Seis­mic man­date dead­line near

Calif. hos­pi­tals lack money to meet build­ing codes

Modern Healthcare - - The Week In Healthcare - Joe Carl­son

Cal­i­for­nia hospi­tal own­ers are hav­ing trou­ble meet­ing the state­man­dated dead­lines for mak­ing their build­ings more re­sis­tant to dam­age from earth­quakes, say­ing that the ail­ing econ­omy has left them un­able to fund the im­prove­ments.

Hospi­tal of­fi­cials plan to lobby state law­mak­ers this fall and spring to amend the state build­ing-code man­date, ei­ther by ex­tend­ing the dead­lines be­yond dates in 2013 and 2015, ask­ing for per­mis­sion to im­ple­ment stag­gered sched­ules for some of the work, or sim­ply en­forc­ing the stricter changes due to ap­ply in 2030.

Nine sys­tems that say they rep­re­sent about one-third of all hospi­tal beds in the state have joined to­gether in a coali­tion to urge re­lax­ation of the pend­ing seis­mic dead­lines: 38-hospi­tal Catholic Health­care West, San Fran­cisco; 29-hospi­tal Kaiser Per­ma­nente, Oak­land, Calif.; six­hos­pi­tal Me­mo­ri­alCare, Foun­tain Val­ley, Calif.; 24-hospi­tal Prov­i­dence Health & Ser­vices, Seat­tle; four-hospi­tal Scripps Health, San Diego; nine-hospi­tal St. Joseph Health Sys­tem, Or­ange, Calif.; two-hospi­tal Stan­ford Health Care, Palo Alto, Calif.; 23-hospi­tal Sut­ter Health, Sacra­mento, Calif.; and five­hos­pi­tal Sharp Health­care, San Diego, ac­cord­ing to a memo from Prov­i­dence.

“The loom­ing in­terim seis­mic dead­lines pose an un­rea­son­able bur­den on Cal­i­for­nia hos­pi­tals,” said Shelly Sch­lenker, vice pres­i­dent for pub­lic pol­icy and ad­vo­cacy for Catholic Health­care West, in a writ­ten state­ment. “Many hos­pi­tals will be un­able to meet the short-term dead­lines, thus forc­ing the state of Cal­i­for­nia to take them out of ser­vice for non­com­pli­ance. The state clos­ing hospi­tal build­ings would place an even greater hard­ship on the com­mu­ni­ties and peo­ple that they serve.”

The pend­ing dead­lines stem from a state man­date that fol­lowed the 6.7-mag­ni­tude earth­quake that struck Northridge, Calif., just north of Los An­ge­les in 1994. Af­ter the quake, law­mak­ers im­posed stricter stan­dards for seis­mic safety on acute-care hos­pi­tals. The dead­lines were set for 2008, later pushed back to 2013, and then ex­tended to 2015 or 2020 for cer­tain fa­cil­i­ties (June 22, p. 32).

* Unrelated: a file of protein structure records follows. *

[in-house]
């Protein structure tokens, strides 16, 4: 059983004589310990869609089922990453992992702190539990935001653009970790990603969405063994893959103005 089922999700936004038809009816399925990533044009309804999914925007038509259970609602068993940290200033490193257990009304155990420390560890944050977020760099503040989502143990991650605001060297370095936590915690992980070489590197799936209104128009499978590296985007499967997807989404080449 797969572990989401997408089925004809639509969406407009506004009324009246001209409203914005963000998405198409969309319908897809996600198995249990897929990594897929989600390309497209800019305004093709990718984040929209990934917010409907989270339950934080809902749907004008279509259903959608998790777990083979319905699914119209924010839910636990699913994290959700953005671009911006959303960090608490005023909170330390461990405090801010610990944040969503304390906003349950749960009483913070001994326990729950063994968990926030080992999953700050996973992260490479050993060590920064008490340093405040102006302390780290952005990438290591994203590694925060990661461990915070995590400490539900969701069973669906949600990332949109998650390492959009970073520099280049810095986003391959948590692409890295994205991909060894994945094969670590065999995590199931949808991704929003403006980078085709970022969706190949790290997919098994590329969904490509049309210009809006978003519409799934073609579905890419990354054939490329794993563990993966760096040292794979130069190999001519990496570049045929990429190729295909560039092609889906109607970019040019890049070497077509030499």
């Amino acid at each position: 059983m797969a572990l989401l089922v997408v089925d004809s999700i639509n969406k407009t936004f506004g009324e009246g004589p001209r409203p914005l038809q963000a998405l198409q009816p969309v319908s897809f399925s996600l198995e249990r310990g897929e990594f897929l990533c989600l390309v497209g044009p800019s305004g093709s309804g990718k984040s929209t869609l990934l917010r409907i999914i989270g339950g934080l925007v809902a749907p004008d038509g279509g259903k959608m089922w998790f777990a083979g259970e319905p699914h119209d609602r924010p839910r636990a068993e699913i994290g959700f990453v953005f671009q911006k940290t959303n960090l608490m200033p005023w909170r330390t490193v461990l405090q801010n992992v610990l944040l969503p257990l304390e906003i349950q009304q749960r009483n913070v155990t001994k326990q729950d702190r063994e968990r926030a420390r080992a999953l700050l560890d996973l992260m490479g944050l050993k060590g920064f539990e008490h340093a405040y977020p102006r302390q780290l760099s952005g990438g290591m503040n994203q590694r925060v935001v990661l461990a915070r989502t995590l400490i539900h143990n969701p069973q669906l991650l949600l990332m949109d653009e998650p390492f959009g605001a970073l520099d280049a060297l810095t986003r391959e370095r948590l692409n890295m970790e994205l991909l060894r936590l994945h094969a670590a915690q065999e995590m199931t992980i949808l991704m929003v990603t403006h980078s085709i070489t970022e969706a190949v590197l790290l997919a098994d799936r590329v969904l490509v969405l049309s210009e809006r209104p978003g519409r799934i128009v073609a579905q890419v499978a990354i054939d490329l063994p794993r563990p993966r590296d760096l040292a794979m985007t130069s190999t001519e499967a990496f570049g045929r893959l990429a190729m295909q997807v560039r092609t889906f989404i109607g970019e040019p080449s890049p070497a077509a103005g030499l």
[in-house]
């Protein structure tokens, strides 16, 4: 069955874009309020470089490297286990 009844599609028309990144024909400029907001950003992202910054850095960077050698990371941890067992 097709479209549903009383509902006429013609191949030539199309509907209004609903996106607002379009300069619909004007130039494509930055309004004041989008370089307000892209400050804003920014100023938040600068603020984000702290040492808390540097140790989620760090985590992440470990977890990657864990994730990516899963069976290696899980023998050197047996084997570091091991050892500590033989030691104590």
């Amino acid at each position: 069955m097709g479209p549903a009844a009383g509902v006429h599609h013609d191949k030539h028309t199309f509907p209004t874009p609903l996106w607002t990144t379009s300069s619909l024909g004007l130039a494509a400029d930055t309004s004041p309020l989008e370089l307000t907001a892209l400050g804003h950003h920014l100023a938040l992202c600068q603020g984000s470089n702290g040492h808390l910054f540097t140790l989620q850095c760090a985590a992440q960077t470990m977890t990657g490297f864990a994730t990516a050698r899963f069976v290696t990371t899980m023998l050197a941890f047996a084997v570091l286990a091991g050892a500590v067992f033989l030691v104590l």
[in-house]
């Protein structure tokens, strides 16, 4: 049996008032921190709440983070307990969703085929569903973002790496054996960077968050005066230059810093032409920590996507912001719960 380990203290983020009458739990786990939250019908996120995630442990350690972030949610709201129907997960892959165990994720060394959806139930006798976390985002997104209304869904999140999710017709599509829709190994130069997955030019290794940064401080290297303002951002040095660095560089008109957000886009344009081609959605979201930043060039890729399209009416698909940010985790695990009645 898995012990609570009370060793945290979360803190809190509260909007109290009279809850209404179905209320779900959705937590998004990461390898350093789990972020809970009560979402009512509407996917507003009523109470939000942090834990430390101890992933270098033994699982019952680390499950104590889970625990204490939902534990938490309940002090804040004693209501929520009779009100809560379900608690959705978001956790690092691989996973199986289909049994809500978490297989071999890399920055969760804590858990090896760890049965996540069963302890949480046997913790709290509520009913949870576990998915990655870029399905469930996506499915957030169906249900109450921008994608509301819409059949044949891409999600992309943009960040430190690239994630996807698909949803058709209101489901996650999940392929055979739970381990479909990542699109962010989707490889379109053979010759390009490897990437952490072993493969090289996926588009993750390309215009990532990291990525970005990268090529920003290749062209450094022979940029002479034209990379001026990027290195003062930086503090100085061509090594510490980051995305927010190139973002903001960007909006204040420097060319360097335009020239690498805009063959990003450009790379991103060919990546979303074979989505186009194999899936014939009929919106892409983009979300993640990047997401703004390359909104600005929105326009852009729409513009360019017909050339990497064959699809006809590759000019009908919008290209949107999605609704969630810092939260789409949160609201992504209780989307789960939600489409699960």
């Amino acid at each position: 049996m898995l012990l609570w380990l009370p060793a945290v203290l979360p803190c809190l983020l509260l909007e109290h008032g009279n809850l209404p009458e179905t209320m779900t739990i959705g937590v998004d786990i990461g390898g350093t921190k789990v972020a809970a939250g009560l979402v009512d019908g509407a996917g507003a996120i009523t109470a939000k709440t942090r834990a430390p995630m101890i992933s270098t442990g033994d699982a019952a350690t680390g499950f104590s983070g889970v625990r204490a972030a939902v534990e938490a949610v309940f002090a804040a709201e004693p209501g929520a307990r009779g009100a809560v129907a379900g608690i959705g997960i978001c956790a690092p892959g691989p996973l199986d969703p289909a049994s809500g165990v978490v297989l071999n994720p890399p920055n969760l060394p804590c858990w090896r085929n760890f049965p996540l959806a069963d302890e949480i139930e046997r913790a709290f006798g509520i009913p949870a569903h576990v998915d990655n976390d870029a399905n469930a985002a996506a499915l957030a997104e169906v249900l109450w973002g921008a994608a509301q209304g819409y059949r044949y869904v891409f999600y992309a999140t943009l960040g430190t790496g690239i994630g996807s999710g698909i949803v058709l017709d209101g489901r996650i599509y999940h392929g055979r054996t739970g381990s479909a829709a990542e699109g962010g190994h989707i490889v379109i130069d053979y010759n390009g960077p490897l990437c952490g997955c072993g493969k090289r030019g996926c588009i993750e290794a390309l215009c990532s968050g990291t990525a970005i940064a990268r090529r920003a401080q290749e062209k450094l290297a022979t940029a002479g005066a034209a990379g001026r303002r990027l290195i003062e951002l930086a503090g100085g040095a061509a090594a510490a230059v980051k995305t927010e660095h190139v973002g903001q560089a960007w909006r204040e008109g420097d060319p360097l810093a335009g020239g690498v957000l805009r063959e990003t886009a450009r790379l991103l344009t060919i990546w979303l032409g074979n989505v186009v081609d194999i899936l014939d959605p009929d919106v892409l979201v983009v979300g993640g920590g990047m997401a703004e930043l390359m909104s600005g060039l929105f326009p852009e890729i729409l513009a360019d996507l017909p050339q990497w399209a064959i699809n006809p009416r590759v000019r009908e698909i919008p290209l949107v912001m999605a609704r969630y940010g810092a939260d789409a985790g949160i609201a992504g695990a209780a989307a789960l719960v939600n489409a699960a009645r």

Roger Richter, se­nior vice pres­i­dent of pro­fes­sional ser­vices at the Cal­i­for­nia Hospi­tal As­so­ci­a­tion, said the tur­bu­lent econ­omy has made meet­ing the dead­line of 2013 dif­fi­cult or im­pos­si­ble for providers both large and small.

“There are a num­ber of hos­pi­tals that, be­cause of the econ­omy, just can­not af­ford to meet th­ese seis­mic dead­lines, and many of them are larger sys­tems who a cou­ple years ago thought it would be no prob­lem,” Richter said. Now “they just can’t do it, or at least not all of it.”

David O’Neill, a se­nior pro­gram of­fi­cer with the Cal­i­for­nia Health­Care Foun­da­tion’s In­no­va­tions for the Un­der­served pro­gram, said the re­ces­sion’s im­pact on the cost of bor­row­ing and on payer mix at hos­pi­tals has ex­ac­er­bated the com­plex set of pre­ex­ist­ing fi­nan­cial chal­lenges fac­ing state hos­pi­tals. “Re­spon­si­ble hos­pi­tals and sys­tems have ac­knowl­edged and worked on deal­ing with their seis­mic safety chal­lenges, and they’ve worked hard at it,” O’Neill said. “Are there hos­pi­tals that for what­ever rea­son have de­cided that given their eco­nomics and cir­cum­stances that they don’t have any al­ter­na­tives and are not go­ing to take any action? There may be a hand­ful of those. But most hos­pi­tals and sys­tems and boards take this very se­ri­ously, as they must.”

Ac­cord­ing to the Of­fice of Statewide Health Plan­ning and De­vel­op­ment, which is charged with en­forc­ing the seis­mic man­date, hos­pi­tals in Cal­i­for­nia have seen their op­er­at­ing mar­gins and over­all mar­gins re­bound in 2009, based on quar­terly uti­liza­tion re­ports. Af­ter sink­ing to a neg­a­tive 1.6% op­er­at­ing mar­gin in the third quar­ter 2008, the of­fice said hos­pi­tals in the first quar­ter of 2009 were post­ing pos­i­tive 1.0% mar­gins, ac­cord­ing to the graph that was posted Oct. 8.

O’Neill says most fa­cil­i­ties “take this very se­ri­ously.”

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